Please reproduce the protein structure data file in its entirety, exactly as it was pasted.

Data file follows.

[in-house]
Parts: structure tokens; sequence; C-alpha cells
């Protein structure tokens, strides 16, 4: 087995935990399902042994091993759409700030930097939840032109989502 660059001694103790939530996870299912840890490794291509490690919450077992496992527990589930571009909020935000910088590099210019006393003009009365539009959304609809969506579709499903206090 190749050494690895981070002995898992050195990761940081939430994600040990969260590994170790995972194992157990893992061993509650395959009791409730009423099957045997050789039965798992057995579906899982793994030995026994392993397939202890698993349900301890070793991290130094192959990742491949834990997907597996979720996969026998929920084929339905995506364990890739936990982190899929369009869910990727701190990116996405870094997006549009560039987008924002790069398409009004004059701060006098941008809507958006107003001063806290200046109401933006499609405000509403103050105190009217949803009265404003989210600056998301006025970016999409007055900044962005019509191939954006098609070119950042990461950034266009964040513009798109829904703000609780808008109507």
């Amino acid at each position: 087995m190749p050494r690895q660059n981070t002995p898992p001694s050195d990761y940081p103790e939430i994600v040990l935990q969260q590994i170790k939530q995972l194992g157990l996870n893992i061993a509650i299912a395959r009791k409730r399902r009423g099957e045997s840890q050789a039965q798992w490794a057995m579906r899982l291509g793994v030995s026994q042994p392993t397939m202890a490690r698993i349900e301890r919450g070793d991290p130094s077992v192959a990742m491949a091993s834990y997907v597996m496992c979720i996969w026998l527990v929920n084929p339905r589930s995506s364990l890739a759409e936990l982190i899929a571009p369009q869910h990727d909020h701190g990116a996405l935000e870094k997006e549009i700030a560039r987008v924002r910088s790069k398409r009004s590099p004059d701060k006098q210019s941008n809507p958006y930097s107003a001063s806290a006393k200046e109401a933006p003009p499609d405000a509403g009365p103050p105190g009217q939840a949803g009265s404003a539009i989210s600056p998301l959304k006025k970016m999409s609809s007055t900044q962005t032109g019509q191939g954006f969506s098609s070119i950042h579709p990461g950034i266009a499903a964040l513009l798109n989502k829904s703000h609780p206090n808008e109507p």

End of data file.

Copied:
[in-house]
Parts: structure tokens; sequence; C-alpha cells
């Protein structure tokens, strides 16, 4: 087995935990399902042994091993759409700030930097939840032109989502 660059001694103790939530996870299912840890490794291509490690919450077992496992527990589930571009909020935000910088590099210019006393003009009365539009959304609809969506579709499903206090 190749050494690895981070002995898992050195990761940081939430994600040990969260590994170790995972194992157990893992061993509650395959009791409730009423099957045997050789039965798992057995579906899982793994030995026994392993397939202890698993349900301890070793991290130094192959990742491949834990997907597996979720996969026998929920084929339905995506364990890739936990982190899929369009869910990727701190990116996405870094997006549009560039987008924002790069398409009004004059701060006098941008809507958006107003001063806290200046109401933006499609405000509403103050105190009217949803009265404003989210600056998301006025970016999409007055900044962005019509191939954006098609070119950042990461950034266009964040513009798109829904703000609780808008109507």
């Amino acid at each position: 087995m190749p050494r690895q660059n981070t002995p898992p001694s050195d990761y940081p103790e939430i994600v040990l935990q969260q590994i170790k939530q995972l194992g157990l996870n893992i061993a509650i299912a395959r009791k409730r399902r009423g099957e045997s840890q050789a039965q798992w490794a057995m579906r899982l291509g793994v030995s026994q042994p392993t397939m202890a490690r698993i349900e301890r919450g070793d991290p130094s077992v192959a990742m491949a091993s834990y997907v597996m496992c979720i996969w026998l527990v929920n084929p339905r589930s995506s364990l890739a759409e936990l982190i899929a571009p369009q869910h990727d909020h701190g990116a996405l935000e870094k997006e549009i700030a560039r987008v924002r910088s790069k398409r009004s590099p004059d701060k006098q210019s941008n809507p958006y930097s107003a001063s806290a006393k200046e109401a933006p003009p499609d405000a509403g009365p103050p105190g009217q939840a949803g009265s404003a539009i989210s600056p998301l959304k006025k970016m999409s609809s007055t900044q962005t032109g019509q191939g954006f969506s098609s070119i950042h579709p990461g950034i266009a499903a964040l513009l798109n989502k829904s703000h609780p206090n808008e109507p």